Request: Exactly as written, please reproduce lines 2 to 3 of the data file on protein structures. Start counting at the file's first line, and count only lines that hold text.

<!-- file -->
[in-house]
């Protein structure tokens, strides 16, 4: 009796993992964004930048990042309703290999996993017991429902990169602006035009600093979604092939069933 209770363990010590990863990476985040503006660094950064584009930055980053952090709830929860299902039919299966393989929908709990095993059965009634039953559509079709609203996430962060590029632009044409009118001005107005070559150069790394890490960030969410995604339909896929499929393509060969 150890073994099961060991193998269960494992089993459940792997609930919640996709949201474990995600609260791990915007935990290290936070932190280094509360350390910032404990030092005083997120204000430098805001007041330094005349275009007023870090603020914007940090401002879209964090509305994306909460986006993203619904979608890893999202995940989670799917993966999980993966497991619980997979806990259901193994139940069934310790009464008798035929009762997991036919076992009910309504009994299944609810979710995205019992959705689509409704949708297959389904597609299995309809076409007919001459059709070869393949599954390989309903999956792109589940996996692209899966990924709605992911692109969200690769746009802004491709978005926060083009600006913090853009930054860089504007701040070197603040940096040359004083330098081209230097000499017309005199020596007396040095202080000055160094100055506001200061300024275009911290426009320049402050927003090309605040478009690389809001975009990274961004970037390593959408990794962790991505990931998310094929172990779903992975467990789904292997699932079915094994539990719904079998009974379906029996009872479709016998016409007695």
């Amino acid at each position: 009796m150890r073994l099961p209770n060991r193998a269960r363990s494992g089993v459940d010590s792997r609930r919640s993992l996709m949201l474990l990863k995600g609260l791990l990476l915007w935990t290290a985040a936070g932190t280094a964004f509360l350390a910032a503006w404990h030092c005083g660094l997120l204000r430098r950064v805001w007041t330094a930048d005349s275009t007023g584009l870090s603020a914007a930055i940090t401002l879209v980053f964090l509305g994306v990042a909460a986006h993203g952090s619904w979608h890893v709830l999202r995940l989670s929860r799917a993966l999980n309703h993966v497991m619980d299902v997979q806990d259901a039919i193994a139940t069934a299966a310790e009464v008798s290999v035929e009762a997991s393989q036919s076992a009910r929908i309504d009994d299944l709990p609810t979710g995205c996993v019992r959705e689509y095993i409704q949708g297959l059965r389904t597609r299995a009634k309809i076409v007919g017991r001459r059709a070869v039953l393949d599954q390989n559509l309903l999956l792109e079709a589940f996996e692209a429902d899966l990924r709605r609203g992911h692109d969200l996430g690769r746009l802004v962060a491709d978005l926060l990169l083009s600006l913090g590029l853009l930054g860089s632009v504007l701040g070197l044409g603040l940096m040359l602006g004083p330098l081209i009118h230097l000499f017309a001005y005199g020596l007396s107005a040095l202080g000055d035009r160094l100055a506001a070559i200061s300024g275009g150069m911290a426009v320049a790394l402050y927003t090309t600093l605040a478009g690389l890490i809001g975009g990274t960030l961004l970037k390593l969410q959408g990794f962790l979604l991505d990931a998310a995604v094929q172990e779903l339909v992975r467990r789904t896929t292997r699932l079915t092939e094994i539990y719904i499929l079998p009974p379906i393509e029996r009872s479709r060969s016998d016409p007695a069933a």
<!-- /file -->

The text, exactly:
């Protein structure tokens, strides 16, 4: 009796993992964004930048990042309703290999996993017991429902990169602006035009600093979604092939069933 209770363990010590990863990476985040503006660094950064584009930055980053952090709830929860299902039919299966393989929908709990095993059965009634039953559509079709609203996430962060590029632009044409009118001005107005070559150069790394890490960030969410995604339909896929499929393509060969 150890073994099961060991193998269960494992089993459940792997609930919640996709949201474990995600609260791990915007935990290290936070932190280094509360350390910032404990030092005083997120204000430098805001007041330094005349275009007023870090603020914007940090401002879209964090509305994306909460986006993203619904979608890893999202995940989670799917993966999980993966497991619980997979806990259901193994139940069934310790009464008798035929009762997991036919076992009910309504009994299944609810979710995205019992959705689509409704949708297959389904597609299995309809076409007919001459059709070869393949599954390989309903999956792109589940996996692209899966990924709605992911692109969200690769746009802004491709978005926060083009600006913090853009930054860089504007701040070197603040940096040359004083330098081209230097000499017309005199020596007396040095202080000055160094100055506001200061300024275009911290426009320049402050927003090309605040478009690389809001975009990274961004970037390593959408990794962790991505990931998310094929172990779903992975467990789904292997699932079915094994539990719904079998009974379906029996009872479709016998016409007695």
């Amino acid at each position: 009796m150890r073994l099961p209770n060991r193998a269960r363990s494992g089993v459940d010590s792997r609930r919640s993992l996709m949201l474990l990863k995600g609260l791990l990476l915007w935990t290290a985040a936070g932190t280094a964004f509360l350390a910032a503006w404990h030092c005083g660094l997120l204000r430098r950064v805001w007041t330094a930048d005349s275009t007023g584009l870090s603020a914007a930055i940090t401002l879209v980053f964090l509305g994306v990042a909460a986006h993203g952090s619904w979608h890893v709830l999202r995940l989670s929860r799917a993966l999980n309703h993966v497991m619980d299902v997979q806990d259901a039919i193994a139940t069934a299966a310790e009464v008798s290999v035929e009762a997991s393989q036919s076992a009910r929908i309504d009994d299944l709990p609810t979710g995205c996993v019992r959705e689509y095993i409704q949708g297959l059965r389904t597609r299995a009634k309809i076409v007919g017991r001459r059709a070869v039953l393949d599954q390989n559509l309903l999956l792109e079709a589940f996996e692209a429902d899966l990924r709605r609203g992911h692109d969200l996430g690769r746009l802004v962060a491709d978005l926060l990169l083009s600006l913090g590029l853009l930054g860089s632009v504007l701040g070197l044409g603040l940096m040359l602006g004083p330098l081209i009118h230097l000499f017309a001005y005199g020596l007396s107005a040095l202080g000055d035009r160094l100055a506001a070559i200061s300024g275009g150069m911290a426009v320049a790394l402050y927003t090309t600093l605040a478009g690389l890490i809001g975009g990274t960030l961004l970037k390593l969410q959408g990794f962790l979604l991505d990931a998310a995604v094929q172990e779903l339909v992975r467990r789904t896929t292997r699932l079915t092939e094994i539990y719904i499929l079998p009974p379906i393509e029996r009872s479709r060969s016998d016409p007695a069933a």